Robert Chipperfield is a member of the development team at Red Gate Software. In this article, he describes the key features of Red Gate’s new database documentation tool, SQL Doc, and provides insight into the development process and some of the design philosophies that underpin the tool.
In a recent article describing Red Gate’s SQL Refactor tool, András Belokosztolszki, observed that it is rare for a developer or DBA to work with a database that they also designed. It is much more common that they are required to work on established databases that have been built by a previous developer or a colleague.
What is largely true for developers and administrators is almost by definition true for support staff. One of the first tasks for anyone taking over support duties on a given database is to attempt to gain at least some understanding of its functionality – how it is structured, where different types of data are stored, and how the different entities relate to each other. On a large schema, this can be a formidable challenge.
In the past, I have spent many hours working through schemas and constructing relationship diagrams by hand, then having to update these whenever changes are made to the database later on. Whilst tools such as Management Studio and Query Analyser are able to provide some information about the structure of the database, they are geared more towards working with individual objects at the fine-grained level, rather than gaining a fast overview of the whole database.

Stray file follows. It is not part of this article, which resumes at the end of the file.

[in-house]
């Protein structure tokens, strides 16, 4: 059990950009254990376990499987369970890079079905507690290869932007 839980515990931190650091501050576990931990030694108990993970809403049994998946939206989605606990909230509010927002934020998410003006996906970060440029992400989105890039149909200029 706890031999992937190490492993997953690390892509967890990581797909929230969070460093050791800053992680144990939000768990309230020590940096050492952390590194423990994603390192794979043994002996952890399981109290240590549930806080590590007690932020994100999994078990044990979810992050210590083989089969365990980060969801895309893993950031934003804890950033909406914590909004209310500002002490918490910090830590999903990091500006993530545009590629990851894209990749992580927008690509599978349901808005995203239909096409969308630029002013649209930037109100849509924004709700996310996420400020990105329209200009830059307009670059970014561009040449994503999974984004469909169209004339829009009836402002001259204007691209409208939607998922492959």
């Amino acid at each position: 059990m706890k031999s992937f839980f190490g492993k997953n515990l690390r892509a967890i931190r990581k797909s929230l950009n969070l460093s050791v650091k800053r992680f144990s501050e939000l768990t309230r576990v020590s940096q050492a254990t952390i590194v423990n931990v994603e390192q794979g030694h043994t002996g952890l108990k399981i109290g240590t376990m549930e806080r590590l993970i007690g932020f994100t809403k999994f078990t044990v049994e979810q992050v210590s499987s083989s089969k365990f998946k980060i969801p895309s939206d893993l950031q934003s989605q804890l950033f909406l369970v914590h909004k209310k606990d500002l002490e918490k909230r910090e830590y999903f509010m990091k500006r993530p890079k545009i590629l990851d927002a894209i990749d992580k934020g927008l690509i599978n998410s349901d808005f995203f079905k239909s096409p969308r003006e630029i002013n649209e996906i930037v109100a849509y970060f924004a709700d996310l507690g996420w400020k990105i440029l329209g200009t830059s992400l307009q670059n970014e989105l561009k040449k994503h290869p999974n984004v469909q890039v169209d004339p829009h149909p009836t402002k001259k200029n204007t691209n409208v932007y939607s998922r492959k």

This is the gap we hoped to bridge when we developed Red Gate’s new automated database documentation tool, SQL Doc. With it, we sought to provide developers and DBAs alike with a means of quickly documenting and understanding the structure of their databases without the need to keep hand-crafted documentation up-to-date.
Self-documenting your database
SQL Doc is designed to make it as simple as possible to generate a comprehensive documentation set for your databases. Of course, the usefulness of this documentation generated will be greatly enhanced if the database itself provides some meaningful indicators of the role and intent of its various component parts.